Eight killed after Taliban storm Afghan MP's house

AFP , Thursday 22 Dec 2016

Afghanistan lawmaker attack
Afghan men inspects the remains of belongings at a lawmaker's home in western Kabul, Afghanistan, Thursday, Dec. 22, 2016, after gunmen's attack late Wednesday (Photo: AP)

Eight people were killed when Taliban suicide bombers stormed the residence of an Afghan lawmaker in the capital Kabul, officials said after the attackers were gunned down early Thursday following a nearly 10-hour siege.

Helmand MP Mir Wali survived the assault with injuries but two of his grandsons and bodyguards were among those killed in the attack, which began on Wednesday evening following a recent lull in violence in Kabul.

The Taliban in a statement said their suicide bombers raided the house to disrupt an "important gathering of officials" to address the deteriorating security situation in the lawmaker's southern opium-rich province.

"President Ashraf Ghani strongly condemns the attack on the residence of Helmand MP Mir Wali, which killed two members of his family, a number of his bodyguards and the son of another MP from Uruzgan, Obaidullah Barakzai," the presidential palace said in a statement.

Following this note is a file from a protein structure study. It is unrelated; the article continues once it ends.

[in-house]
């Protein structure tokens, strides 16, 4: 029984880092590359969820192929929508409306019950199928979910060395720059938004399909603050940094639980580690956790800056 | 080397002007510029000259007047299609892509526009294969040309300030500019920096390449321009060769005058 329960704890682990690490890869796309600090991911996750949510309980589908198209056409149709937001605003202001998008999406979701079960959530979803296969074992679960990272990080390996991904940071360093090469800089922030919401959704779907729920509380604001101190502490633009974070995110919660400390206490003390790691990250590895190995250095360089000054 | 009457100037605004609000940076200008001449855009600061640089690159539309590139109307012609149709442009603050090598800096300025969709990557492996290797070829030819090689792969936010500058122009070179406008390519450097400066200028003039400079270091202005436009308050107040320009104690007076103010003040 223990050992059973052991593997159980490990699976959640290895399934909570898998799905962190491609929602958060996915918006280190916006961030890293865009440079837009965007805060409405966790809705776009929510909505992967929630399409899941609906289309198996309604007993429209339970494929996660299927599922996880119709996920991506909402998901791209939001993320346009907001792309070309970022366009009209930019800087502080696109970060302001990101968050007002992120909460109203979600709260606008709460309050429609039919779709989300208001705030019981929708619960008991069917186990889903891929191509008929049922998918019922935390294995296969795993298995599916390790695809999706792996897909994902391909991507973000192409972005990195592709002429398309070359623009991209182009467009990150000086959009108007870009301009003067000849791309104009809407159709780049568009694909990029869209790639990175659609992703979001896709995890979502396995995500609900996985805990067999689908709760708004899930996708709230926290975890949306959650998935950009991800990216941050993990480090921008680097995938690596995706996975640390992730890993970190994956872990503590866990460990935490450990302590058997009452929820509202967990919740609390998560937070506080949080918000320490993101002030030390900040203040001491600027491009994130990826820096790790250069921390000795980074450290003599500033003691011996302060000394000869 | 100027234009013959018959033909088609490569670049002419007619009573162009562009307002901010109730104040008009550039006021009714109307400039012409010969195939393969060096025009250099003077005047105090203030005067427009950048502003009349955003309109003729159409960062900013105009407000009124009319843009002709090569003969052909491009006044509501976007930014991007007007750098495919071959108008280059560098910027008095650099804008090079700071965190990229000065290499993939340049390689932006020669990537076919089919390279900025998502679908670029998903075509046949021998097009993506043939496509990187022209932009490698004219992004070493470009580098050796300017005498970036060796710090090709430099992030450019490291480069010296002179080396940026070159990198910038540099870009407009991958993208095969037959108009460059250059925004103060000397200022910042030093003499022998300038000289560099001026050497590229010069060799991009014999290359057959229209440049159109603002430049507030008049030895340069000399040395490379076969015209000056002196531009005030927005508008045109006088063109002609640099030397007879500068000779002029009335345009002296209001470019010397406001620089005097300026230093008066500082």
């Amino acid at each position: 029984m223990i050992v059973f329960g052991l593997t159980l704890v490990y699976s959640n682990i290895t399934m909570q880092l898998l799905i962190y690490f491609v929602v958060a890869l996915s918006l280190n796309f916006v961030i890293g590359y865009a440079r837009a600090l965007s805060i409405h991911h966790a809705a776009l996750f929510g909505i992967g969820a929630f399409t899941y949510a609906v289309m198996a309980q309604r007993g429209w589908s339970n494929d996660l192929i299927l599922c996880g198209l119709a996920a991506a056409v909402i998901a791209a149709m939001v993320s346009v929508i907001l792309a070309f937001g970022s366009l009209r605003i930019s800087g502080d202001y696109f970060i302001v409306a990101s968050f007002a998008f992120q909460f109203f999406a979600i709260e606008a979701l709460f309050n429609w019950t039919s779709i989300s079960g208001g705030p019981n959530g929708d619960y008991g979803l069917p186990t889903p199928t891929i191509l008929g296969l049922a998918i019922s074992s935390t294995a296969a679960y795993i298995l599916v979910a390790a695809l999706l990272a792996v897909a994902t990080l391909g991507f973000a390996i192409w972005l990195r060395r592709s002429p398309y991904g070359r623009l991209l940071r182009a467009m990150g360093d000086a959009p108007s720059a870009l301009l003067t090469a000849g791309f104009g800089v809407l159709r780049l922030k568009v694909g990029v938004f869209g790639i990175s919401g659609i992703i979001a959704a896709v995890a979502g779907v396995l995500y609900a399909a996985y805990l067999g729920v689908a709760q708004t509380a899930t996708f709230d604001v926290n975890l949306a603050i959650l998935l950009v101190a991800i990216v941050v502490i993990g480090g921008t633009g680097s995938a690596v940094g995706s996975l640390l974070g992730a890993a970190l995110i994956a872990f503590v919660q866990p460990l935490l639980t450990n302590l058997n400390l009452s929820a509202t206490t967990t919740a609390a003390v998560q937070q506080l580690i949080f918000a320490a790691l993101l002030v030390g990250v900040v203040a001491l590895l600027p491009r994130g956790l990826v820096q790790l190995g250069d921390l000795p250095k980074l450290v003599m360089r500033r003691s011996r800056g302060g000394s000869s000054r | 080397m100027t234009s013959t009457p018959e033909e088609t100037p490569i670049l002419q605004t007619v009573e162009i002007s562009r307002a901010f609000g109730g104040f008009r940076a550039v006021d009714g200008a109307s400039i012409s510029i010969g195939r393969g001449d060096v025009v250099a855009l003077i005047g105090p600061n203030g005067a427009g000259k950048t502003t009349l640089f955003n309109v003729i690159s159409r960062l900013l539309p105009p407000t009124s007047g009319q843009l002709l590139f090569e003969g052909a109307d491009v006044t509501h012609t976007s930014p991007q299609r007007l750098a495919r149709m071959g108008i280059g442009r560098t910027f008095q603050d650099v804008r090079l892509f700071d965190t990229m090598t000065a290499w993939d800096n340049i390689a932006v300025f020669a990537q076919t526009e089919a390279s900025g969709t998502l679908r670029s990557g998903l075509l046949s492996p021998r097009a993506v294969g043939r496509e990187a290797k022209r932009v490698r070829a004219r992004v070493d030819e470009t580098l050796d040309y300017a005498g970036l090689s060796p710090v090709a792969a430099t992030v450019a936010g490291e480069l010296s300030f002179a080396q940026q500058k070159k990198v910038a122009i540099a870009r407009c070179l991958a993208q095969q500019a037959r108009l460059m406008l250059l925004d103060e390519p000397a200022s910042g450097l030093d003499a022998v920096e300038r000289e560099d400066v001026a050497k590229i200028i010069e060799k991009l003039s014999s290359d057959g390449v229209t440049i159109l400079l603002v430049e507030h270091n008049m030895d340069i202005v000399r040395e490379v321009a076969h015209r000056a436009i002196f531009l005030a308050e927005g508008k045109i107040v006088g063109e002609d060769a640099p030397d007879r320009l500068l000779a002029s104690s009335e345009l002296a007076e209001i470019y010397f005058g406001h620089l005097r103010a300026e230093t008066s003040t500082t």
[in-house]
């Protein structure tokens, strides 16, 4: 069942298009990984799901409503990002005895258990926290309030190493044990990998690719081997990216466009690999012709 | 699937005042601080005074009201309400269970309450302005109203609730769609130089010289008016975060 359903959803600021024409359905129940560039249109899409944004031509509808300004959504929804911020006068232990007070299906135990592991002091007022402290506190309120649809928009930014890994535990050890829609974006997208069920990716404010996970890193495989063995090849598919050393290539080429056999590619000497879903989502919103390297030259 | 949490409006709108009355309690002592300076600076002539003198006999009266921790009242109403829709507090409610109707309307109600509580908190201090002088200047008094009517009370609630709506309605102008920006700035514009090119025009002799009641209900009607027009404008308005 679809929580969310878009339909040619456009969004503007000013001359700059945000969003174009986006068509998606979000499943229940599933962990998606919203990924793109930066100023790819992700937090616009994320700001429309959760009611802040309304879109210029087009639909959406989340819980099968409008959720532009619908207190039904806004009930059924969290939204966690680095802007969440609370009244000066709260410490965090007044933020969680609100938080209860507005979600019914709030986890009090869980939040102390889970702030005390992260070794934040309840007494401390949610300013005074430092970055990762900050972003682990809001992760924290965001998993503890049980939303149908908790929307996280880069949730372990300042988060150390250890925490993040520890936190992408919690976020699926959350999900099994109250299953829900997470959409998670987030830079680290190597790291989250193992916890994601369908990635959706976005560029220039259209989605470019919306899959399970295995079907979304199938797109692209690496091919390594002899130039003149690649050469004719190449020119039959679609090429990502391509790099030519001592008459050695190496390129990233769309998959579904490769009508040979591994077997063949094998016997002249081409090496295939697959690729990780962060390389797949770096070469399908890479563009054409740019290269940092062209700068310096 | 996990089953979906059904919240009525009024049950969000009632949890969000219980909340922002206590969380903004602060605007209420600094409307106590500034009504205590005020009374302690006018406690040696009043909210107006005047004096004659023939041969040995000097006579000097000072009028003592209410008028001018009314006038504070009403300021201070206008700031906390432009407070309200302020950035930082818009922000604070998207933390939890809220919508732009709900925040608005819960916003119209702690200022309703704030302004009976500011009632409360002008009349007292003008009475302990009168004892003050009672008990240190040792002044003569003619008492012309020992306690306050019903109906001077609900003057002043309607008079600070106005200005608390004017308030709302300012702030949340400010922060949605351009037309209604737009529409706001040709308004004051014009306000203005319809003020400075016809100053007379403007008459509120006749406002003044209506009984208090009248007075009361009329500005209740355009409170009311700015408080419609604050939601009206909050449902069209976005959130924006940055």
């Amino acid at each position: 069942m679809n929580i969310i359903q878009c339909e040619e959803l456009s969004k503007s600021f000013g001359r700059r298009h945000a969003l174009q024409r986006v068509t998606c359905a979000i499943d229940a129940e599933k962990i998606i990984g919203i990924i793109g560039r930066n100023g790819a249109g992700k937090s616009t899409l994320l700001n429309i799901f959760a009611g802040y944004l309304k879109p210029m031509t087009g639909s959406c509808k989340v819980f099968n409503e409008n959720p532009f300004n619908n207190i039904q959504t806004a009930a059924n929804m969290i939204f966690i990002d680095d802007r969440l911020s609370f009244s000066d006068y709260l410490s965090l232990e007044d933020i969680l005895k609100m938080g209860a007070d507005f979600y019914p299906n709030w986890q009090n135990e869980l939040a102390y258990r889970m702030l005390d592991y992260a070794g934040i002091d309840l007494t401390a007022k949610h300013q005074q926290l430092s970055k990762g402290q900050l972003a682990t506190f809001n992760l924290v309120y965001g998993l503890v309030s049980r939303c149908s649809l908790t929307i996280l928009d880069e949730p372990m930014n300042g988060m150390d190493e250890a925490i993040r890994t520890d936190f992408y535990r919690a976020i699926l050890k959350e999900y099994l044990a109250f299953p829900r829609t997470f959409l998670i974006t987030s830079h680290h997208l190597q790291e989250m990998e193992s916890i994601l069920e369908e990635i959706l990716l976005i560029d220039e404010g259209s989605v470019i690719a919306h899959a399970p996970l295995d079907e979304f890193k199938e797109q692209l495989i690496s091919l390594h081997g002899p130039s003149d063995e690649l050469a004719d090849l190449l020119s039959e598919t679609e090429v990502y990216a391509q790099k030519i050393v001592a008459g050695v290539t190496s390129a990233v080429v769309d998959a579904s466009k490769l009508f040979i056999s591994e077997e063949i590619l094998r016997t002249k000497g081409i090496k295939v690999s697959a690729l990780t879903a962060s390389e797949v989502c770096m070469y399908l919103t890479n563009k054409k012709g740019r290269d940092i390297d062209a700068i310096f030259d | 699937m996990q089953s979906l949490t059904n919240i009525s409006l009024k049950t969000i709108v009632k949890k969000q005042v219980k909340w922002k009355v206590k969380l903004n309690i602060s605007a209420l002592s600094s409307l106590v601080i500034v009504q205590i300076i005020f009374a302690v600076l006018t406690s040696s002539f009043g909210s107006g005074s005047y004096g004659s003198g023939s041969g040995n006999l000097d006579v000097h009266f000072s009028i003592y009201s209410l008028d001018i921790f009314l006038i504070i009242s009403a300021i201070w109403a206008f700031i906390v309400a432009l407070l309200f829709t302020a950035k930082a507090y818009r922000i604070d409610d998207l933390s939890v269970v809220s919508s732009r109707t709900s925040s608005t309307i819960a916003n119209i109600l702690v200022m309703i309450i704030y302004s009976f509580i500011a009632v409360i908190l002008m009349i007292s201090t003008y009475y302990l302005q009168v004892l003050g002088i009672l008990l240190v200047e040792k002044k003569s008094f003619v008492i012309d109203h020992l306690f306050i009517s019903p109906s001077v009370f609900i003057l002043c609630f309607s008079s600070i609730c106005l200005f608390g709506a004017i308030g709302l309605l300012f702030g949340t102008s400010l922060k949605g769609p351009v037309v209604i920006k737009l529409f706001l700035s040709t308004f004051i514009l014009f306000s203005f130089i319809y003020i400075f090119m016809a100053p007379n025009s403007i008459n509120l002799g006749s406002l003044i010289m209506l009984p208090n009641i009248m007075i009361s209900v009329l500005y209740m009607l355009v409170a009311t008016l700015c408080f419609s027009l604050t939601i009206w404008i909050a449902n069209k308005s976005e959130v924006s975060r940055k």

"President Ghani termed the attack as an unforgivable crime. Attacking the residence of national personalities cannot be justified in any religion and is against Islamic values."

In all eight civilians and officials were killed, said Fraidoon Obaidi, chief of Kabul police's Criminal Investigation Department. Mir Wali was hospitalised after he jumped from his roof to escape the attack, he added.

Sporadic gunfire and explosions were heard from the house early Thursday as Afghan forces cordoned off the property to launch a clearance operation.

"The coordinated attack was carried out by three suicide bombers. They were gunned down by Afghan forces," Obaidi told reporters.

The brazen attack underscores the worsening security situation in Afghanistan and highlights how the Taliban are stepping up targeted attacks on high-level officials.

The militants are escalating their nationwide insurgency despite the onset of winter, when fighting usually ebbs, even as international efforts intensify to restart stalled peace talks.

Fifteen years and hundreds of billions of dollars since the US-led invasion of Afghanistan in 2001, the security situation in the country remains fraught and Afghan forces are struggling to contain the conflict.

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